This is a proof of concept, and a partial solution.
It should be deployed in conjunction with:
- non-numeric SIP usernames - don't just use your extension numbers
- strong SIP passwords - you're only going to have to type it into your ATA once, make it long and complex
- If you're using asterisk, make sure you set
- Where possible, limit the number of simultaneous calls each SIP entity can make
- Don't allow unauthenticated callers into a context that has exit points to other contexts
- fail2ban is still useful
- The list of User-Agents may include clients that are legitimate in your network. You should review that before deploying.
- We're using iptables string matching, I haven't tested this on a high throughput server. My hosts only handle a couple of dozen legitimate calls a day.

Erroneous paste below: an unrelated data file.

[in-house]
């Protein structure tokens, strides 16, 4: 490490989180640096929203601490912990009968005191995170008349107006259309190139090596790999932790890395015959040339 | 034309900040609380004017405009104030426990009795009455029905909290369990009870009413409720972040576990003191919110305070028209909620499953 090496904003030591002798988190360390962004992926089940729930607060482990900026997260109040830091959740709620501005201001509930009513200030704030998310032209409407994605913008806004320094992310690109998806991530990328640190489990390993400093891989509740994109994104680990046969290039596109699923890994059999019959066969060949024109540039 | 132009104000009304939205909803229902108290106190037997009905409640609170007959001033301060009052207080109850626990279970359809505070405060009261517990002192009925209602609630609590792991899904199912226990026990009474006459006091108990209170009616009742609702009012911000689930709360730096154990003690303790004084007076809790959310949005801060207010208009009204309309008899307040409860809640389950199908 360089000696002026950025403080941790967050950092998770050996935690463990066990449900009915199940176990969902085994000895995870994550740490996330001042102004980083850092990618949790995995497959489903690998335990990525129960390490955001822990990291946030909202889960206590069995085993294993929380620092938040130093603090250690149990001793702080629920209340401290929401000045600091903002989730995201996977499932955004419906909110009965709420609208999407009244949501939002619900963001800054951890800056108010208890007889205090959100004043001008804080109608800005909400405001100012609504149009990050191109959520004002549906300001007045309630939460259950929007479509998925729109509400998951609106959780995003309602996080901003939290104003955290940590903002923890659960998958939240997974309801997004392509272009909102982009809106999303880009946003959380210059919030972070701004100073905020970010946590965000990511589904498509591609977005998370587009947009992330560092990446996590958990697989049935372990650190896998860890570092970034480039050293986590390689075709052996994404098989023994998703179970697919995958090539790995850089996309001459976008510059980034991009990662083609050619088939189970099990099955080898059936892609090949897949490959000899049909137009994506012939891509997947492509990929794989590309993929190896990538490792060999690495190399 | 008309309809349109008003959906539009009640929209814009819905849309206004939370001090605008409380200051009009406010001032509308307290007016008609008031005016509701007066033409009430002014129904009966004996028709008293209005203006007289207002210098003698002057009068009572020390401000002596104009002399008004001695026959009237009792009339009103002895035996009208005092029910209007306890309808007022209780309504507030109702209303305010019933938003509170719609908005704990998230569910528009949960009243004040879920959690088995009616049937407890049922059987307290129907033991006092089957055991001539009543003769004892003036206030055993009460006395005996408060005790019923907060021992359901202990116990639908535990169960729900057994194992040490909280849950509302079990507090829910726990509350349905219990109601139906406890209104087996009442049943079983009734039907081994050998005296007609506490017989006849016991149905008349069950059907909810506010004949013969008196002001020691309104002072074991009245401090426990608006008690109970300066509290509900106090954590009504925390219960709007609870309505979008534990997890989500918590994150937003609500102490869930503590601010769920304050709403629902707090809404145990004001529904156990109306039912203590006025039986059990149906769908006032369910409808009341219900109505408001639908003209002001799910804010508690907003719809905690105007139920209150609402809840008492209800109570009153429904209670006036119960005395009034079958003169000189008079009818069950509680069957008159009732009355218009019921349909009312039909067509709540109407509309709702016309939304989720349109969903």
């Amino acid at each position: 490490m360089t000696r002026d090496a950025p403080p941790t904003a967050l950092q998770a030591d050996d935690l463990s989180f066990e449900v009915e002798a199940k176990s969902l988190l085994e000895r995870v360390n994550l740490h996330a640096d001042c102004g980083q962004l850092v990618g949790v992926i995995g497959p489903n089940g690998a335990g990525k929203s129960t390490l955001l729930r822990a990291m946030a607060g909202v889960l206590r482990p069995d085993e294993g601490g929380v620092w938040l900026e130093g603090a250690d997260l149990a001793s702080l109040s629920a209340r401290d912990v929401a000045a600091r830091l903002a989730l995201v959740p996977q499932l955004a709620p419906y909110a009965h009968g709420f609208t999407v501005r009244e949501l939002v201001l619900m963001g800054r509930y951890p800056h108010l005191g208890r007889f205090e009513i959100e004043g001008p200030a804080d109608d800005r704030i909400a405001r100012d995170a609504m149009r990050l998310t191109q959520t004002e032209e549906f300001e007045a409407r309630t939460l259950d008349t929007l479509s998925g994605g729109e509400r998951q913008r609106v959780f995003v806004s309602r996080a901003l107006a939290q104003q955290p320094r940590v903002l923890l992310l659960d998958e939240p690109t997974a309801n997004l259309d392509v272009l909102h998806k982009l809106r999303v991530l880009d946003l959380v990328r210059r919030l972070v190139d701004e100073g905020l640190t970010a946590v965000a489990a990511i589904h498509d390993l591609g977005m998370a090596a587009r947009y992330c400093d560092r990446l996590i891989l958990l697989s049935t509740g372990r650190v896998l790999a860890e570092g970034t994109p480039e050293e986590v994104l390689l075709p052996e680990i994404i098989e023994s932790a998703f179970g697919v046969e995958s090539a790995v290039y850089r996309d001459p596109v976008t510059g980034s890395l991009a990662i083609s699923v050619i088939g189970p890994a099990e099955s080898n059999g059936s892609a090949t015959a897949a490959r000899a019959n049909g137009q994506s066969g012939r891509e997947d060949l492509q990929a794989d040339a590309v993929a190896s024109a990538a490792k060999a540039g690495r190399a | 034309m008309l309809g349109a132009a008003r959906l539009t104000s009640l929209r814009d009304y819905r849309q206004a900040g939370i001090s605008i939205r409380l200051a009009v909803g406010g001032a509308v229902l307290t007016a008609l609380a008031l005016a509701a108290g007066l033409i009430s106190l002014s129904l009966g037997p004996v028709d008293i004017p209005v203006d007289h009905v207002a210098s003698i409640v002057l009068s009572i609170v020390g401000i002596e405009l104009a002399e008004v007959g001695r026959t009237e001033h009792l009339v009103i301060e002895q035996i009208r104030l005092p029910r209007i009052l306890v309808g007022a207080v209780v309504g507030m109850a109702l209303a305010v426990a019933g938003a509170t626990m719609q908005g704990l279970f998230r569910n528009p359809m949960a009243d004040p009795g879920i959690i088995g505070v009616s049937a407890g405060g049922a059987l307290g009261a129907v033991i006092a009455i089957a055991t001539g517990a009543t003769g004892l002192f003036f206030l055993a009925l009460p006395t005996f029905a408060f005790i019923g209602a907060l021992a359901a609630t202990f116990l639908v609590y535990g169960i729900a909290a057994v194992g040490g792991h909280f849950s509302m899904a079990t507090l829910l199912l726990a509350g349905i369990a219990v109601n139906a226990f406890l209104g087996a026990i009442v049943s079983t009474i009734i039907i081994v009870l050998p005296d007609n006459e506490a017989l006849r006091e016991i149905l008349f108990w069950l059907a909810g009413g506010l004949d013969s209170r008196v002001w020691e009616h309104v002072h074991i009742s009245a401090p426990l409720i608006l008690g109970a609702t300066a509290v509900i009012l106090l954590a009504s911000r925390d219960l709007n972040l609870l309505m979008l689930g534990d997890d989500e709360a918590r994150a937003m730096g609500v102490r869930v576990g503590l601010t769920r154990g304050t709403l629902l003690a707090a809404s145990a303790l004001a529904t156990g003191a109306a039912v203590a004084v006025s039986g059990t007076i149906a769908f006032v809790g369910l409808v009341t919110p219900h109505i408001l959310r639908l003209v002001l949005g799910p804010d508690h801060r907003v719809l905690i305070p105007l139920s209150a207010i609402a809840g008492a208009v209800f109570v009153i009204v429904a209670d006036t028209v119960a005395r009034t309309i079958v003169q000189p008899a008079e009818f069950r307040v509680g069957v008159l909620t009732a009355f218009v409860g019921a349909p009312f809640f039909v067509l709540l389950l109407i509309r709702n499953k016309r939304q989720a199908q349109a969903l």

- User-Agent matching isn't going to stop determined or compitent attackers, but it does reduce the noise to levels that makes them easier to spot
- Some scanners use randomized User-Agent strings, which we can't currently spot. If you've got
kprceand can do regex bases string matching in iptables, you may be able to do that yourself.
User-Agent Identification Methodology
Suspect User-Agents have been sourced from:
- As many security papers as I could lay my hands on
- A SIP Honeypot that I run in GCP, The logging code is GCP specific but is easy to strip out, the source can be found at https://gitlab.com/paulseward/honeypot-sip
- Scanning scripts that run on my Asterisk Servers
There are some experimental rules in there that block based on non-User-Agent indicators of sipvicious, these may expend over time.
The list of clients as provided may block your legitimate clients, it will allow through some scans.
Use it with care!